I HAVE 1993 CARAVAN THAT HAS OVER 240000 MILES ...
1993 Dodge Caravan
July, 29, 2011 AT 3:31 AM
I have 1993 Caravan that has over 240,000 miles on it. The ebs unit has been worked on twice since we got it in 1995. The problem is that I lose my brakes at any time and the ebs brake light's come on and so does the parking light brake. By losing the brakes I mean I can push down all the way on my brakes and at the end of the push I can get alittle brake to slow down but it is like being on a slow coast but I can get it stop. Then I can drive like this for five miles and the ebs light goes out and I have brakes. It has progressed to the point that I never know when it is going to happen and can't chance driving it. Took it to a dealership and they worked on it and said there is a filter in the braking system that is so old that they can not get a new one. They said they cleaned it and tried to save and fix the filter. I picked up the van and within two day's it was up to the same old thing. Now they say that the fluid within braking system is so dirty that it is clogging up the system. And they want 400.00 to drain the system. Does this sound like it could work? Or is there really a filter in this brake system. Need some help and input. Really hate to sink alot of money in this car but I keep it because the engine is still good. Ty for any input.
There was a recall for that problem. I have a '93 Dynasty that was included. They both use the Bendix-10 anti-lock brake system which by now you know is REAL effective. If I really stomp on mine I'll just about tear the seat belts loose. That's not really the purpose of the system though. It's only meant to maintain steering ability when braking. GM used a similar Bendix-9 on some of their vehicles including squad cars. They modulate brake pressure to both rear wheels together when either one is about to lock up, while the Chrysler version modulates them independently. There has to be more to the story because a friend who is a county deputy says those cars need MUCH longer stopping distances than the same models without ABS. That was the Caprice Classic.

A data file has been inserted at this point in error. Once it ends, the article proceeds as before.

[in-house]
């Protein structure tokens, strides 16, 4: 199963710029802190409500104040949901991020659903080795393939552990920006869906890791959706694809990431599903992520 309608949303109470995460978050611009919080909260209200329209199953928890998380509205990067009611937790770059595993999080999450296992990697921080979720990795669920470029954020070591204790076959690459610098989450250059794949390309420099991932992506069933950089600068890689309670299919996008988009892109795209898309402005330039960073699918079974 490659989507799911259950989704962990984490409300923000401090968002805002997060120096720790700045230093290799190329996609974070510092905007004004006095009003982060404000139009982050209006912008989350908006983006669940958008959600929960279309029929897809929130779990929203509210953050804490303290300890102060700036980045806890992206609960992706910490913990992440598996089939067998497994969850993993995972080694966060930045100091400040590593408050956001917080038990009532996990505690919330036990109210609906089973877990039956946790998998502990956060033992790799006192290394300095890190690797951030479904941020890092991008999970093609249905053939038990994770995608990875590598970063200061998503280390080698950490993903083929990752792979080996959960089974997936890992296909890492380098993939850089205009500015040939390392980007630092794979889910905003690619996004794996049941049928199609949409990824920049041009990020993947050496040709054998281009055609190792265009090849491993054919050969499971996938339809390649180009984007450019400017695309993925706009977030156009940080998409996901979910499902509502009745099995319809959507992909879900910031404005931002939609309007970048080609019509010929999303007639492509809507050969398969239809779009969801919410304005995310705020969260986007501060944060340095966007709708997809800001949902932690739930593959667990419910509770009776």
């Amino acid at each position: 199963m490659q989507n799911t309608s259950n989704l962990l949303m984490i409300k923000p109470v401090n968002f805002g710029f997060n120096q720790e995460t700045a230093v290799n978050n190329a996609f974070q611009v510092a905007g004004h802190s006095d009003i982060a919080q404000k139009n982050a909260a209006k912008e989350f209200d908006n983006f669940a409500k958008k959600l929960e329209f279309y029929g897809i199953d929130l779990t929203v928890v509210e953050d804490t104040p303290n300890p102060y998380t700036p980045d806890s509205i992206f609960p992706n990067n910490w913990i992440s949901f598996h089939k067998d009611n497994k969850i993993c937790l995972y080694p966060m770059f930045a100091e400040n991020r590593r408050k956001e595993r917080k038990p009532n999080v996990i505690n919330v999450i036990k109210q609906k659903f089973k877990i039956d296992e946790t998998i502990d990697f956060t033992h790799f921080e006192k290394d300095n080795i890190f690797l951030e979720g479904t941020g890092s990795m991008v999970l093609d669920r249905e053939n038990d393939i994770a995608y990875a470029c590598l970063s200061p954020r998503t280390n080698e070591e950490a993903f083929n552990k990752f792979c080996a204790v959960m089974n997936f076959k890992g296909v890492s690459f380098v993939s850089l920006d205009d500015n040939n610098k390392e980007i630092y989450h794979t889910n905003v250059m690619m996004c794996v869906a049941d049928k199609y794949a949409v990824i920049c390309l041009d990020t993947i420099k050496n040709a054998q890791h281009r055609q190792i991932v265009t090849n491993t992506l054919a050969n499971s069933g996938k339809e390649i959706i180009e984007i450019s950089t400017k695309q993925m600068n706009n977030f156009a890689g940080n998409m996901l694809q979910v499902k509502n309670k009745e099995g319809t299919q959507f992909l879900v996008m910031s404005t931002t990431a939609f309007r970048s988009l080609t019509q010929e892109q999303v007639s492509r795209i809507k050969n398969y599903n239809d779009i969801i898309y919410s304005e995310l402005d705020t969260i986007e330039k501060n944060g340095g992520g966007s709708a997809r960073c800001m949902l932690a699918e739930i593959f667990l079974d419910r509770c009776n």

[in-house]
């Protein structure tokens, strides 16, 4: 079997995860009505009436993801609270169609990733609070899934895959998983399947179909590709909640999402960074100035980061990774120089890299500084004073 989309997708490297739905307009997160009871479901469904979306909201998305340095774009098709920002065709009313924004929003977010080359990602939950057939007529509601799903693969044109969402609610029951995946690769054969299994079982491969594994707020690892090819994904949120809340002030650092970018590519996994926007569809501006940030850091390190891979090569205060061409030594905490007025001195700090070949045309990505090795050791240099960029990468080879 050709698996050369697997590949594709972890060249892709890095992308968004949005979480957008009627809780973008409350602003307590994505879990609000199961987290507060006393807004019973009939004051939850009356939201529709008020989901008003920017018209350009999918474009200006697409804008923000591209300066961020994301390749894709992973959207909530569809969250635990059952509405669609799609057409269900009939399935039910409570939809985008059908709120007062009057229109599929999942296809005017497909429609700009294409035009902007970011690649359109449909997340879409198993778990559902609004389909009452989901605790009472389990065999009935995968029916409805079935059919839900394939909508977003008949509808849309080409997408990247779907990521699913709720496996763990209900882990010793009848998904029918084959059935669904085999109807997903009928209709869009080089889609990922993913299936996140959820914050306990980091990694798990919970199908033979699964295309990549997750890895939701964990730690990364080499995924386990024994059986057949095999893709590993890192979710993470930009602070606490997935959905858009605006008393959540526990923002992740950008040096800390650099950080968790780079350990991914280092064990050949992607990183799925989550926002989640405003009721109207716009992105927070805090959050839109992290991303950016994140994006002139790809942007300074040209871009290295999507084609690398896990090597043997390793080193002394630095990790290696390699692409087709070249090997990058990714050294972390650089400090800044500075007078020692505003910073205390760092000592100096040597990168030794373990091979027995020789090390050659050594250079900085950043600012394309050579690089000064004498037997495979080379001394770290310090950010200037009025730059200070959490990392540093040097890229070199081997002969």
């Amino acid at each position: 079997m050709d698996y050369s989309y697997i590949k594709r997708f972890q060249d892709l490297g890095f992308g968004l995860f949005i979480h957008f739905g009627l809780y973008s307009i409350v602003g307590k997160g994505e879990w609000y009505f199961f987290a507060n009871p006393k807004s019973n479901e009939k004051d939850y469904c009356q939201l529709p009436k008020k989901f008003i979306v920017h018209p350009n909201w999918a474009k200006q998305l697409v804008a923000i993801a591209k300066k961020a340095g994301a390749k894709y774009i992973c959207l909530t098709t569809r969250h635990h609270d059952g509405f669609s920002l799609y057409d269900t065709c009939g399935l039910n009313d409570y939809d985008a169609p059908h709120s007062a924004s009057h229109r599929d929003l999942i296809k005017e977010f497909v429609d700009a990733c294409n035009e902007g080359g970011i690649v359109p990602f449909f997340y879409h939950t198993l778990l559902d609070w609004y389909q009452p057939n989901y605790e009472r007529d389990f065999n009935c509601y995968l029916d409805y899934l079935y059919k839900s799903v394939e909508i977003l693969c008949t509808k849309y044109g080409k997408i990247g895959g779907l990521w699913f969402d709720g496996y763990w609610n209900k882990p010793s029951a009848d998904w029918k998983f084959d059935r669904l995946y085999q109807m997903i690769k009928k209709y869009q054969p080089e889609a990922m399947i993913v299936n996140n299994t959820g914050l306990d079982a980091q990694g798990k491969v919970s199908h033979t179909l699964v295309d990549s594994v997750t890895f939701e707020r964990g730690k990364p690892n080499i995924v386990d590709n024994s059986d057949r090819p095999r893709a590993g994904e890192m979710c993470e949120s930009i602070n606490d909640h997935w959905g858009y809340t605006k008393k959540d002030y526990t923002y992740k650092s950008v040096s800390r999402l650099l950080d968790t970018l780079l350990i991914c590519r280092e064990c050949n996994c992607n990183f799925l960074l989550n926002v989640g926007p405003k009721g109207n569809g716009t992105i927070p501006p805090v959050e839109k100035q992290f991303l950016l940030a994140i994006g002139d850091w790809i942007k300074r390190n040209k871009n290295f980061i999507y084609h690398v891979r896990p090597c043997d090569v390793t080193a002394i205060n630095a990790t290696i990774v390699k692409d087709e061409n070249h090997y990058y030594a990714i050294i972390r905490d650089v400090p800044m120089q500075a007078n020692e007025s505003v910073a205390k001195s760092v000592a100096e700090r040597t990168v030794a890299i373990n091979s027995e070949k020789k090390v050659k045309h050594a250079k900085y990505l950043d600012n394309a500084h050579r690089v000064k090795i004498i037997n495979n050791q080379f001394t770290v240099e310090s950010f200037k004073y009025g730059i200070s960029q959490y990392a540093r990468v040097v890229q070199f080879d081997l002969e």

As for the recall, it involved replacing the piston assembly in the master cylinder. I never did that to my car since it only has 4,200 miles, but I have the part on hand. When I worked at the dealership, I was told that parts replaced under a safety recall had a lifetime warranty. I don't know what they mean by "lifetime" or if that only applies to the original owner. The only symptoms I can remember were the pump would run too much and / or the pedal would fade to the floor.
It's a good idea to flush the brake fluid every few years because it sucks moisture out of the air over time. That lowers the boiling point which can lead to brake fade, and it promotes corrosion of metal parts. $400.00 seems like WAY too much for that service. I'd ask for a detailed description of what they plan to do, but that isn't going to solve the problem of the intermittent sinking pedal.